We insist that all horses under our care are vaccinated for both Tetanus and Equine Influenza. This ensures that they are creating “herd immunity” within their local area and are also protected from these illnesses themselves.
In early 2019, the UK equine industry had to fight a countrywide influenza outbreak. This halted racing and events across the country. At the start of the outbreak, less than 50% of the horse population was vaccinated against Influenza, which meant that the equine population within the UK didn’t have herd immunity. To enable herd immunity within the UK we should have a minimum of 93% of the horse population vaccinated.
The primary vaccination course consists of 3 vaccinations;
- 4-6 weeks between the first and second injections
- 6 months between the second and third
- Boosters can be given annually however we recommend that due to the increased levels of Influenza circulating in the horse population that horses are vaccinated every 6 months.
All horses competing under FEI rules; British Dressage, British Eventing, British Show Jumping, British Endurance, Pony Club, should be vaccinated no more than 6 months and 21 days before a competition and not less than 7 days before competing.
Tetanus bacteria is endemic in the soil in the UK. It often enters the blood stream from a cut or wound. In unvaccinated horses, this disease is fatal in 68% percent of cases. The great news is it is preventable with the Tetanus vaccine. This can be given separately or alongside the Influenza vaccine.
Primary vaccine consists of 2 injections given 4-6 weeks apart. A booster is then required 12 months later, and then every 2 years after. We strongly recommend that all mares are covered for tetanus before they foal down. This means the mares colostrum should contain the antibodies to help protect her foal from Tetanus in the first few months of life.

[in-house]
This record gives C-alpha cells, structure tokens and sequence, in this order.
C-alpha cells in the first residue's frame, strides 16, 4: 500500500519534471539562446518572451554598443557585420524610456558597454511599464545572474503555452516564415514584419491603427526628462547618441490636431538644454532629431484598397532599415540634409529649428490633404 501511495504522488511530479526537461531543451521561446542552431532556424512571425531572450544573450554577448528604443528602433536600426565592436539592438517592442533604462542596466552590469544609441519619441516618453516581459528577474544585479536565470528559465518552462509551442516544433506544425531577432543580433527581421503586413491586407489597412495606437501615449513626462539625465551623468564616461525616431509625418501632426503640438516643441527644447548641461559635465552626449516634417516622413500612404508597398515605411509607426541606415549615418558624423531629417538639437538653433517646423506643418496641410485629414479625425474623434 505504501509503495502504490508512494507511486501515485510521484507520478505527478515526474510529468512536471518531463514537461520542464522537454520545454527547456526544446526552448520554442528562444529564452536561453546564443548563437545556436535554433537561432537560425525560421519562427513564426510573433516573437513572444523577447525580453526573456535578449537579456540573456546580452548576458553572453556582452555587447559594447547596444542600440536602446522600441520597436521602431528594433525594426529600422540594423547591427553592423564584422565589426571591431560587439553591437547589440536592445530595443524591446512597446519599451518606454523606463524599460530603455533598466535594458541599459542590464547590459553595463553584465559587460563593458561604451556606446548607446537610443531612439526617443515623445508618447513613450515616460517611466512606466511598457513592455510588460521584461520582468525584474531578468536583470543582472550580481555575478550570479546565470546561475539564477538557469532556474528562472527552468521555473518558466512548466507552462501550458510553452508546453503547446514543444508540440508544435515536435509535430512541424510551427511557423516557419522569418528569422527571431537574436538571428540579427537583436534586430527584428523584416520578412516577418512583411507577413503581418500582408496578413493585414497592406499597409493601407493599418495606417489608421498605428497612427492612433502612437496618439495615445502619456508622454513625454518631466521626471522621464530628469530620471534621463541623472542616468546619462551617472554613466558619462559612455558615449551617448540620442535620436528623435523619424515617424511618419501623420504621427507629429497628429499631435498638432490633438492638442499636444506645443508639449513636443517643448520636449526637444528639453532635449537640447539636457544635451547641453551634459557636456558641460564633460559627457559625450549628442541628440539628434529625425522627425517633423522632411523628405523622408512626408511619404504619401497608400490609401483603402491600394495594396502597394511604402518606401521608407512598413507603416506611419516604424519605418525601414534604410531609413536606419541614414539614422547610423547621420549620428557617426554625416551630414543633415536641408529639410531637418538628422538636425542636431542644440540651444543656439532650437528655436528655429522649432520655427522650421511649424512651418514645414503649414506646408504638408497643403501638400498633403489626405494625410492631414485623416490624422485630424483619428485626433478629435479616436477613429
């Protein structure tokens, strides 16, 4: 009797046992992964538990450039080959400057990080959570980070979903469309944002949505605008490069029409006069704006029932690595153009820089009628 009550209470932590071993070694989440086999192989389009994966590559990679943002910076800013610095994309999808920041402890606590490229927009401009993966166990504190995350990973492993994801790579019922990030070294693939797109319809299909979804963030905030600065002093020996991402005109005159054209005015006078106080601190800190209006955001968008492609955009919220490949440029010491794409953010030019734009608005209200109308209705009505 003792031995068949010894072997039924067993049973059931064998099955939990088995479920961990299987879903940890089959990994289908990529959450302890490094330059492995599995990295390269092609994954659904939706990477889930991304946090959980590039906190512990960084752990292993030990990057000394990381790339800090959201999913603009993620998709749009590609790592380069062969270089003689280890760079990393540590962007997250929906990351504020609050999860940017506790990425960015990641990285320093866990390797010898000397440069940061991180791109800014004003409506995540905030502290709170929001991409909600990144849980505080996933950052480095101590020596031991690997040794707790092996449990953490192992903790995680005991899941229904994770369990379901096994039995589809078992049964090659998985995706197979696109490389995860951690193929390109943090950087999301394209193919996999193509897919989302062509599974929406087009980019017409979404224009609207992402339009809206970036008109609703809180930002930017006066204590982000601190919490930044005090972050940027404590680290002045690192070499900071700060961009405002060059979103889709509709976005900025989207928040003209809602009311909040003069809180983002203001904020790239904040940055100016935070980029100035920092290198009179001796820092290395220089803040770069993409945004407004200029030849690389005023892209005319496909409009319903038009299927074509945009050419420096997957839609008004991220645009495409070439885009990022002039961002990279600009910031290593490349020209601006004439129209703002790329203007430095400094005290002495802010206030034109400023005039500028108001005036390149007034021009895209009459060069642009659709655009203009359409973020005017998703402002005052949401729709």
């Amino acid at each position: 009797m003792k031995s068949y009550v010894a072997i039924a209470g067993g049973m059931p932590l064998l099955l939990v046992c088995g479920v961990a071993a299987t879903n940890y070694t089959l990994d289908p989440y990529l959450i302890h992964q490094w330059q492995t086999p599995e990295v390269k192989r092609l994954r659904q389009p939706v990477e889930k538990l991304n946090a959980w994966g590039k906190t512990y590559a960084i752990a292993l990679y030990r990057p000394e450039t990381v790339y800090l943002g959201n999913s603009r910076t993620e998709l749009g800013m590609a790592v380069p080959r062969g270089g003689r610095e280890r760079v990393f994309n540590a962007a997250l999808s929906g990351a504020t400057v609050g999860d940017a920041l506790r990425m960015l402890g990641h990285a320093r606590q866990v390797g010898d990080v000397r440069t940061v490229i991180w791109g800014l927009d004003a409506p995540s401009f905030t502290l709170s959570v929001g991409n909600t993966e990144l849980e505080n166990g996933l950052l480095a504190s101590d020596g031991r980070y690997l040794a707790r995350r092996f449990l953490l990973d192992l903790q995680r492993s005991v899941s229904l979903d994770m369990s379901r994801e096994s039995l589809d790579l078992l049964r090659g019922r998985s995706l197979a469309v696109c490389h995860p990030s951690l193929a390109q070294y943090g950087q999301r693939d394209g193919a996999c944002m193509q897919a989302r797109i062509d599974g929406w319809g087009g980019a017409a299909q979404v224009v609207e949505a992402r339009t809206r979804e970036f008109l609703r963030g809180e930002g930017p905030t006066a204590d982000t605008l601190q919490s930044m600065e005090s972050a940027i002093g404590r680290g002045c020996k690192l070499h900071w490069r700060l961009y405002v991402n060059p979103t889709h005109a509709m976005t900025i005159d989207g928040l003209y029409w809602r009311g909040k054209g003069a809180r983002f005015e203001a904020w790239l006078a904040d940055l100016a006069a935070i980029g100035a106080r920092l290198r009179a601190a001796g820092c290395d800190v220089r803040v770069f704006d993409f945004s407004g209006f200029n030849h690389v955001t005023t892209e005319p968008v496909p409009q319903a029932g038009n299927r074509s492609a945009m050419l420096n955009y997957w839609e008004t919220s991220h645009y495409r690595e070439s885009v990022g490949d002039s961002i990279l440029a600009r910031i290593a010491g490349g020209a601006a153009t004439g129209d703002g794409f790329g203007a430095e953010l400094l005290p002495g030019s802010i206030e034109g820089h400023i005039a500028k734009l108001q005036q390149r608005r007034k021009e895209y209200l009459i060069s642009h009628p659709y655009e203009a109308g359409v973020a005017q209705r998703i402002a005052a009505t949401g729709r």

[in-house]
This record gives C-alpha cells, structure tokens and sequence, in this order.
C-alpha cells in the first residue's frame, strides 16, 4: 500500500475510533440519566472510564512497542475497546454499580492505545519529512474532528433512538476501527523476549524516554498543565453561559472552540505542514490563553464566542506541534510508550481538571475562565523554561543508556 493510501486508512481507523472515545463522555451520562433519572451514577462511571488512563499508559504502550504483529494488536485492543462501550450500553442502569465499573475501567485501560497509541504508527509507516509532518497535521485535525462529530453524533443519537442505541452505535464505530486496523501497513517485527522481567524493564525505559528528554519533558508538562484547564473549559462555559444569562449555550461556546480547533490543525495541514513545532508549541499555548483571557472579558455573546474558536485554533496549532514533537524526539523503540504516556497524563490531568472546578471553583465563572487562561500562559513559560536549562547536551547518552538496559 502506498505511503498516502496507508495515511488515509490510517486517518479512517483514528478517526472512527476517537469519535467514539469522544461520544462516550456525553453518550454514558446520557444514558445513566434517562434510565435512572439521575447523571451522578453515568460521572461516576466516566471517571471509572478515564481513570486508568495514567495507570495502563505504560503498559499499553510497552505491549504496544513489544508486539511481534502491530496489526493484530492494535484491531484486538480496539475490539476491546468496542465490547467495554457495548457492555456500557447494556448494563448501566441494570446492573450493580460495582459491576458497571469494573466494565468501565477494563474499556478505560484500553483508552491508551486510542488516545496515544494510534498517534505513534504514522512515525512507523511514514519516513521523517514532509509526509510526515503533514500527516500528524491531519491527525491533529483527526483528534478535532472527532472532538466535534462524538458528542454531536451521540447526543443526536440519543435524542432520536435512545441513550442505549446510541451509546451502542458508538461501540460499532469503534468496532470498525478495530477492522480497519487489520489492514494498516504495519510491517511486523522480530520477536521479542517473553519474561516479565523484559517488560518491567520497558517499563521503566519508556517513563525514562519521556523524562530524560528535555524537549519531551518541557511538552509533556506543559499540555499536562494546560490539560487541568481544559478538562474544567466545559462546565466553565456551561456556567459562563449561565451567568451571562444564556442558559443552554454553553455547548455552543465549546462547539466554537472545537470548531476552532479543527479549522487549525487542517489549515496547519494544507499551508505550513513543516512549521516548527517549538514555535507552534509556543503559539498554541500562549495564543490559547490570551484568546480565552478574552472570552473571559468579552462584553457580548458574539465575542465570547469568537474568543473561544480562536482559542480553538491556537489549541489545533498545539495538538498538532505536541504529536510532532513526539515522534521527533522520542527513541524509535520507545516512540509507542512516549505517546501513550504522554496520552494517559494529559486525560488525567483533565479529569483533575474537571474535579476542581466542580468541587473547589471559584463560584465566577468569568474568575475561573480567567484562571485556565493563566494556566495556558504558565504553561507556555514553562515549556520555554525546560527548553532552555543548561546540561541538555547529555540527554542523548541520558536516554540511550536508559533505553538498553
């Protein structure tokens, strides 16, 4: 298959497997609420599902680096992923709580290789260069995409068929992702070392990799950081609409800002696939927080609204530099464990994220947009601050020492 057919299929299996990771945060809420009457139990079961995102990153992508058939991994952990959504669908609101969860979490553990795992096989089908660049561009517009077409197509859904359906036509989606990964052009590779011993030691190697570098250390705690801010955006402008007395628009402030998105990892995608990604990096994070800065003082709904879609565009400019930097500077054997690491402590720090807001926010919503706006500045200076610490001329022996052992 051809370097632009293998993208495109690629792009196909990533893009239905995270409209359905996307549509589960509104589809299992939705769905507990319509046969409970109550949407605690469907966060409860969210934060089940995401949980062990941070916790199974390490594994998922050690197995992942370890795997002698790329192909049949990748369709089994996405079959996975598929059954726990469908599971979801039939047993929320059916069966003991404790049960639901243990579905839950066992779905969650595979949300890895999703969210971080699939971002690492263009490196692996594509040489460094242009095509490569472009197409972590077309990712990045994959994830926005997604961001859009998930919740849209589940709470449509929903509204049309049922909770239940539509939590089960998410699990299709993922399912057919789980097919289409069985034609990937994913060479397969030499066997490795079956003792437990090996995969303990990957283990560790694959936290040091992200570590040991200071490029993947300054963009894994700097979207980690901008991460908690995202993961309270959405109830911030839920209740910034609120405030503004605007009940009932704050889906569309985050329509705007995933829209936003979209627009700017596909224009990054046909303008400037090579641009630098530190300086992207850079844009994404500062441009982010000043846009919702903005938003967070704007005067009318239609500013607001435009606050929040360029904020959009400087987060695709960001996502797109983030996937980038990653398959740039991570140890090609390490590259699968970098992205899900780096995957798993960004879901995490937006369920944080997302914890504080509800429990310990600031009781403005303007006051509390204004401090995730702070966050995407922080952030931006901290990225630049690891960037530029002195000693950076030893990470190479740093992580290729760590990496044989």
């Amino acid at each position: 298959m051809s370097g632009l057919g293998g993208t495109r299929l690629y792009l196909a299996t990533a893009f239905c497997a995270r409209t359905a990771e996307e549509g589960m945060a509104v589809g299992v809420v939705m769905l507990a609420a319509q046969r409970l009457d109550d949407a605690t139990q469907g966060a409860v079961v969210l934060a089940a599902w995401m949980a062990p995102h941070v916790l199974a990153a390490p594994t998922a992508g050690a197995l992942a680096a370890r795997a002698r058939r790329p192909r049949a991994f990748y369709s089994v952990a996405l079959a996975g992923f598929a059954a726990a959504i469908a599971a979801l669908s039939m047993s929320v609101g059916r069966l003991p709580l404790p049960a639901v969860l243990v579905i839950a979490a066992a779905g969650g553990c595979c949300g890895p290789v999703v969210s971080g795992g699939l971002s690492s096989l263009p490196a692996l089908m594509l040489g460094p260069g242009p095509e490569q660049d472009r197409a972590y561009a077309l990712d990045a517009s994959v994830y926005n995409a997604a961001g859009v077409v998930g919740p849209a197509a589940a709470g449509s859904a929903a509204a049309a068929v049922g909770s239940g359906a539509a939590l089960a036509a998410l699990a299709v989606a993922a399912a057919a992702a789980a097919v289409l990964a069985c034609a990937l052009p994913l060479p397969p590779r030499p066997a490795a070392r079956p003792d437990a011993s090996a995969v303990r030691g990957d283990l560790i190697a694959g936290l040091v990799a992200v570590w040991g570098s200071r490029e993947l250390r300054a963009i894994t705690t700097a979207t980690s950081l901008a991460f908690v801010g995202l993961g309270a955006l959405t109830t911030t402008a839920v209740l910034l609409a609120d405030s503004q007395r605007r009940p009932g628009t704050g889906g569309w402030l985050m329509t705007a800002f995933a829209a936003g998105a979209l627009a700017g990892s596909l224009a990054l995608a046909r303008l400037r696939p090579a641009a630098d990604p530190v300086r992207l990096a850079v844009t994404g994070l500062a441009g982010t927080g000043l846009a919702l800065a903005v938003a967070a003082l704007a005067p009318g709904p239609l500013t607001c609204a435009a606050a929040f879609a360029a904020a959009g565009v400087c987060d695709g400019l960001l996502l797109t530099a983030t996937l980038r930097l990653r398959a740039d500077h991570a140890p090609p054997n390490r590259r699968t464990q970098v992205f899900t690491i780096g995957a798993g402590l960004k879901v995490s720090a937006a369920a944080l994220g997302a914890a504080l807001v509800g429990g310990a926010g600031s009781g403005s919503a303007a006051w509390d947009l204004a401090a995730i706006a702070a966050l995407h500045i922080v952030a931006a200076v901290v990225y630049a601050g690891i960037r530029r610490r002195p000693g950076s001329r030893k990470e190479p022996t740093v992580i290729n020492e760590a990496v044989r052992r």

Tetanus is fatal in 68% of unvaccinated horses
Equine Herpes Virus
This disease is fatal in foals and can cause abortion in the late stages of pregnancy. To reduce the risk of late term abortion in pregnant mares, they should be vaccinated during the 5th, 7th and 9th month of pregnancy. We recommend that mares are covered during pregnancy to ensure their foal gets some immunity from her milk. Especially since this virus has been seen in outbreaks in various regions within the UK over the last few years.
We recommend that mares are covered during pregnancy to ensure their foal gets some immunity from her milk.
We have a very close relationship with referral centres such as Leahurst Equine Hospital. This means if your horse needs further diagnostics that we cannot provide, such as colic surgery or MRI, we can refer you to the centre of your choice as quickly and efficiently as possible.